The player who has been getting the most hype as of late is Yelich. After his trade to Milwaukee this past offseason, the previously perennially underrated Yelich has made the most of the hitter-friendly confines of his new home, delivering career-highs across all elements of his slashline and notching 32 home runs (with a previous season best of 21). He currently leads the NL in a whole host of categories: AVG (.322), SLG (.577), wOBA (.410) and wRC+ (158).
He’s also been incredible in the second half (.362/.427/.736, 207 wRC+) and last week became the third player since 1900 to hit for the cycle twice in a single season. While neither of those facts should move the needle much, the former is important because it’s coincided with the Brewers’ increased likelihood of a postseason berth, and the latter has earned him some more media attention late in the season, something that certainly doesn’t hurt when you play in a smaller market.
While Yelich comfortably leads all NL position players by WAR (with a one-digit lead over the Nationals’ Anthony Rendon’s 5.6 in 2nd place), bWAR tells a different story. Yelich’s fellow Brewer outfielder, Cain, is leading the pack with 6.8. He’s not that far ahead of Yelich (6.4) though, and a large portion of that can be attributed to Cain’s superior defense. The only notable offensive category in which Cain has a lead over Yelich is in OBP, with .397 for the former and .391 for the latter. Cain has the power advantage, though, with over three times as many home runs and a league-leading .968 OPS, despite Cain’s advantage in the OBP portion of the equation.
After Yelich and Cain, we’ve quite the clusterfolk (def: a cluster of folks). Javier Baez (5.4 fWAR, 6.1 bWAR) for one, as well as Freddie Freeman (5.0 fWAR, 6.0 bWAR), Paul Goldschmidt (5.0 fWAR 5.6 bWAR) and Nolan Arenado (4.9 fWAR, 5.1 bWAR). However, I feel fairly comfortable knocking Goldschmidt and Arenado off the list right off the bat.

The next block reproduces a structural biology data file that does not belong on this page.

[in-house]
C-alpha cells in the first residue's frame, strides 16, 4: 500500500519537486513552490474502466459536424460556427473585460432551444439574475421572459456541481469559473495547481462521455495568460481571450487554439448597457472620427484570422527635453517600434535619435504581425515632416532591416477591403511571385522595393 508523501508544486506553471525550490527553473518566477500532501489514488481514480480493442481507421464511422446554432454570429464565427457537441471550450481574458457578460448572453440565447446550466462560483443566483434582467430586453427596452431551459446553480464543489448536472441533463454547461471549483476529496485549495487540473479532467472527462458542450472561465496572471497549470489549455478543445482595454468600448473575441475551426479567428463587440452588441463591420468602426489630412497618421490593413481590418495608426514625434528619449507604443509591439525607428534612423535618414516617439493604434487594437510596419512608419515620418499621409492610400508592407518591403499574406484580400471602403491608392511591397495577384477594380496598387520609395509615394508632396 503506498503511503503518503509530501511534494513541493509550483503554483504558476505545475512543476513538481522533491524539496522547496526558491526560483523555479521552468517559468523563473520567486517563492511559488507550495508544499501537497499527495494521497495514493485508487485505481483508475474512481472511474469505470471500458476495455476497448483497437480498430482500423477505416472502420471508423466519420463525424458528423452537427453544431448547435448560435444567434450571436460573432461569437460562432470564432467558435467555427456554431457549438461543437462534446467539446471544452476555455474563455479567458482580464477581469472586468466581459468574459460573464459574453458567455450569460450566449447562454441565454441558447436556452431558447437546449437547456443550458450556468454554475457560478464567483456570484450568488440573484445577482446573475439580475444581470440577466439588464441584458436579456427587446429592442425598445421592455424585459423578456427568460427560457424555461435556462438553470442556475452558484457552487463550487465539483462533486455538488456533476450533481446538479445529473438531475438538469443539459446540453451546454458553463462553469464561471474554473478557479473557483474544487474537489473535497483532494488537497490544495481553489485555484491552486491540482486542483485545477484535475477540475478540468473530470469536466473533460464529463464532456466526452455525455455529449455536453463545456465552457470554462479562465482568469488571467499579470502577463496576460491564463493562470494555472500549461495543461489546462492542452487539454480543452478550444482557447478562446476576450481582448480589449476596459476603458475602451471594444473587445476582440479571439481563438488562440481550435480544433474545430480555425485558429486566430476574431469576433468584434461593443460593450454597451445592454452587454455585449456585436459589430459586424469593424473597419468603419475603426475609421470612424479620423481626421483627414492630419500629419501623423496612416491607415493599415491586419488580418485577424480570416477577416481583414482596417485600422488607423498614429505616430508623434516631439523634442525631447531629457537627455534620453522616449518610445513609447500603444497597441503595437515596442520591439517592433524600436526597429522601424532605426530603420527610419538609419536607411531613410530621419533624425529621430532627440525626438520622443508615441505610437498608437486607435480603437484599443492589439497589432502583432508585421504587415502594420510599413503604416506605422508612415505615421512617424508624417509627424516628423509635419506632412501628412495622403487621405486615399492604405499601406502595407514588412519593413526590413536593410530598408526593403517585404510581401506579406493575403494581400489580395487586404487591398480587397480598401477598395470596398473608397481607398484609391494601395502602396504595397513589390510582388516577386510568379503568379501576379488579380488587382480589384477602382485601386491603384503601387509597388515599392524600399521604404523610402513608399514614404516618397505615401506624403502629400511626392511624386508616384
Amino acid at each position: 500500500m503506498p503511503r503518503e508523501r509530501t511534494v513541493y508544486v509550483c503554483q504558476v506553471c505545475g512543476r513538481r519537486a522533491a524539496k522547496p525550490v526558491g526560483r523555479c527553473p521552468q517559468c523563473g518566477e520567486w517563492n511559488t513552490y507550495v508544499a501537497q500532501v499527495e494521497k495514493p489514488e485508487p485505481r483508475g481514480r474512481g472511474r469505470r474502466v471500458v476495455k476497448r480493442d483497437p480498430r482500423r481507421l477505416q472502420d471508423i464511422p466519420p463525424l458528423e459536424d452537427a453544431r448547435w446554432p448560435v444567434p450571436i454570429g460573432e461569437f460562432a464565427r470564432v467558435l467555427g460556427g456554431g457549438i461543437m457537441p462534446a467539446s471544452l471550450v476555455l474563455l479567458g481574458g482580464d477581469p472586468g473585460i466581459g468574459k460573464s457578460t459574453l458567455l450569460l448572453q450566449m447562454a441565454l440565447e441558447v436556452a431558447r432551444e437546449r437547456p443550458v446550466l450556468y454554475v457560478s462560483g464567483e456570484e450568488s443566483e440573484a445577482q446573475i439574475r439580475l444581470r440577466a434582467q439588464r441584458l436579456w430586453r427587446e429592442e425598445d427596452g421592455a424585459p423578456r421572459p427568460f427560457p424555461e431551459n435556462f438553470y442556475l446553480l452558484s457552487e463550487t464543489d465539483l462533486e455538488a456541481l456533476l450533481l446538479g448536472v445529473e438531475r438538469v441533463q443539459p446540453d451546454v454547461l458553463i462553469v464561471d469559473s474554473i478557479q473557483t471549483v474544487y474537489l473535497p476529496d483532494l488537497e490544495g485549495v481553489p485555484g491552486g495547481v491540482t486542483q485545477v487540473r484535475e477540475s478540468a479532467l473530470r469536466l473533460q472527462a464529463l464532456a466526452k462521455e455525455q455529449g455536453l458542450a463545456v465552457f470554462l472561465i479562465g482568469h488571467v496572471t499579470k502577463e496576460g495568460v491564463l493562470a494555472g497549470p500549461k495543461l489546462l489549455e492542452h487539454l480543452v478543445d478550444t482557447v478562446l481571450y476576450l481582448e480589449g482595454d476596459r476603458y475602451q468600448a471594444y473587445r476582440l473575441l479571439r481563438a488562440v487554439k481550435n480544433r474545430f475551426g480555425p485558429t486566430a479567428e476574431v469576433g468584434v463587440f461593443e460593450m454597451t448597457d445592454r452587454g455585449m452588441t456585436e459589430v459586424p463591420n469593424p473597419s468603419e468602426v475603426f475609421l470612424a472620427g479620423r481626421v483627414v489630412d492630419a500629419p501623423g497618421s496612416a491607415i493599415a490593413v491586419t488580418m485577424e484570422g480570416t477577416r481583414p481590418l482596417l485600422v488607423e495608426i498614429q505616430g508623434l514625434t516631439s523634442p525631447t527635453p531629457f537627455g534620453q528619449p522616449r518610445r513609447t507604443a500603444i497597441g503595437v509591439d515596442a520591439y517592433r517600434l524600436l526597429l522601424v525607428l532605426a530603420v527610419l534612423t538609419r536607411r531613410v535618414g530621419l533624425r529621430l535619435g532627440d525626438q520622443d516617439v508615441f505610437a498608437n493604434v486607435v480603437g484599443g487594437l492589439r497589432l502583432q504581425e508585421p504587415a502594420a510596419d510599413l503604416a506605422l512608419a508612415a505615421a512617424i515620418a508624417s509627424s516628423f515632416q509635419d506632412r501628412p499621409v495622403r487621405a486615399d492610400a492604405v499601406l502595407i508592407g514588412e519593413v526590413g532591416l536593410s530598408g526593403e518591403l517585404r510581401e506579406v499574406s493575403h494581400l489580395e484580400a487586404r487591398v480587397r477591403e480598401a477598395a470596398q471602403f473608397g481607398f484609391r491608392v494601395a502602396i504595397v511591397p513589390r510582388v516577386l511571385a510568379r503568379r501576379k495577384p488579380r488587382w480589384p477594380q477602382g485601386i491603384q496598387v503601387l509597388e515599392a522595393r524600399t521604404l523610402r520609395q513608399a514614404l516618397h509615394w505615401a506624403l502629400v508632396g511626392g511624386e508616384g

Goldschmidt is an easy call because Arizona won’t be playing baseball after next week. While the Rockies still have a chance at a Wild Card spot and even the division (although the recent sweep by the Dodgers certainly made that a longshot), Arenado has gone from one of the league’s best hitters in the first half (.312/.395/.586, 145 wRC+) to league average (.262/.337/.481, 99 wRC+) in the second. While his defense still makes him an very valuable player, the mid-season decline isn’t going to help his chances.
In a less crowded race, these wouldn’t be necessarily be knocks against him or Goldschmidt, but that’s the reality this year. The same goes for the aforementioned Rendon who, despite coming in second by fWAR, comes in all the way down at 3.6 in a three-way tie for 25th place by bWAR).
That leaves us with Baez and Freeman, both of whom have some extremely old school stats working in their favor, even if Yelich is possession of most of the leaderboard. Freeman is leading the league with 186 hits. He’s been the most valuable player on a young team that has seemingly come out of nowhere to clinch their division. But,as good as he’s been, his failure to lead the pack anywhere except for hits makes him a bit of a longshot.